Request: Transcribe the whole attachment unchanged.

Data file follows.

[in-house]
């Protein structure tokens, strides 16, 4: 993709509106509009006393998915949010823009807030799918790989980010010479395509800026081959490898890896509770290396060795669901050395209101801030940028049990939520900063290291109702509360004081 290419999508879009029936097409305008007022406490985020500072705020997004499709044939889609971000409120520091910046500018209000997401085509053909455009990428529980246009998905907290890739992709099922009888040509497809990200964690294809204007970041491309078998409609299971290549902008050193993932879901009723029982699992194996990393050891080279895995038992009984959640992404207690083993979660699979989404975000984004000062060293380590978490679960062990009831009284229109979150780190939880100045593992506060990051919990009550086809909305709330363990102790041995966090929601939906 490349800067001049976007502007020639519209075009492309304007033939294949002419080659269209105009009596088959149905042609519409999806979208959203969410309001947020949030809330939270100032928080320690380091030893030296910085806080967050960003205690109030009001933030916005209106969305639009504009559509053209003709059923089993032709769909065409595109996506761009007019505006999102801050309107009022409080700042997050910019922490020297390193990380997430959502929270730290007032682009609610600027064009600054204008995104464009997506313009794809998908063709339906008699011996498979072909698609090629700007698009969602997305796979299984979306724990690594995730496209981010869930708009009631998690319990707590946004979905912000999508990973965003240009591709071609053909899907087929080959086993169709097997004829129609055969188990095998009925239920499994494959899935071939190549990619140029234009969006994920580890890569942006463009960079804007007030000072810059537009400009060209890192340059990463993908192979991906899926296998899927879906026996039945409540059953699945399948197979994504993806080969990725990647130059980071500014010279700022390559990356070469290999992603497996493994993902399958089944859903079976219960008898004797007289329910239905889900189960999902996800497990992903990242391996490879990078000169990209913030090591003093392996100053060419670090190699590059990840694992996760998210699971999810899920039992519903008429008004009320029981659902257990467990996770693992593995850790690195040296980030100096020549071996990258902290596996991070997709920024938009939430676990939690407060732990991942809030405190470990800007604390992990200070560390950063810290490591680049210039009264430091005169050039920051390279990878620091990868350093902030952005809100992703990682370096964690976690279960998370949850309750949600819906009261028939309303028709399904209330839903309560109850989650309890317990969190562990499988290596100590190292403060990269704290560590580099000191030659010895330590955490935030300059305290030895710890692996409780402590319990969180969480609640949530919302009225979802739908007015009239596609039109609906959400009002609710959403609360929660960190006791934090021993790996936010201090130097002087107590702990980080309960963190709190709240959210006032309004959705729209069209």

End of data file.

[in-house]
């Protein structure tokens, strides 16, 4: 993709509106509009006393998915949010823009807030799918790989980010010479395509800026081959490898890896509770290396060795669901050395209101801030940028049990939520900063290291109702509360004081 290419999508879009029936097409305008007022406490985020500072705020997004499709044939889609971000409120520091910046500018209000997401085509053909455009990428529980246009998905907290890739992709099922009888040509497809990200964690294809204007970041491309078998409609299971290549902008050193993932879901009723029982699992194996990393050891080279895995038992009984959640992404207690083993979660699979989404975000984004000062060293380590978490679960062990009831009284229109979150780190939880100045593992506060990051919990009550086809909305709330363990102790041995966090929601939906 490349800067001049976007502007020639519209075009492309304007033939294949002419080659269209105009009596088959149905042609519409999806979208959203969410309001947020949030809330939270100032928080320690380091030893030296910085806080967050960003205690109030009001933030916005209106969305639009504009559509053209003709059923089993032709769909065409595109996506761009007019505006999102801050309107009022409080700042997050910019922490020297390193990380997430959502929270730290007032682009609610600027064009600054204008995104464009997506313009794809998908063709339906008699011996498979072909698609090629700007698009969602997305796979299984979306724990690594995730496209981010869930708009009631998690319990707590946004979905912000999508990973965003240009591709071609053909899907087929080959086993169709097997004829129609055969188990095998009925239920499994494959899935071939190549990619140029234009969006994920580890890569942006463009960079804007007030000072810059537009400009060209890192340059990463993908192979991906899926296998899927879906026996039945409540059953699945399948197979994504993806080969990725990647130059980071500014010279700022390559990356070469290999992603497996493994993902399958089944859903079976219960008898004797007289329910239905889900189960999902996800497990992903990242391996490879990078000169990209913030090591003093392996100053060419670090190699590059990840694992996760998210699971999810899920039992519903008429008004009320029981659902257990467990996770693992593995850790690195040296980030100096020549071996990258902290596996991070997709920024938009939430676990939690407060732990991942809030405190470990800007604390992990200070560390950063810290490591680049210039009264430091005169050039920051390279990878620091990868350093902030952005809100992703990682370096964690976690279960998370949850309750949600819906009261028939309303028709399904209330839903309560109850989650309890317990969190562990499988290596100590190292403060990269704290560590580099000191030659010895330590955490935030300059305290030895710890692996409780402590319990969180969480609640949530919302009225979802739908007015009239596609039109609906959400009002609710959403609360929660960190006791934090021993790996936010201090130097002087107590702990980080309960963190709190709240959210006032309004959705729209069209």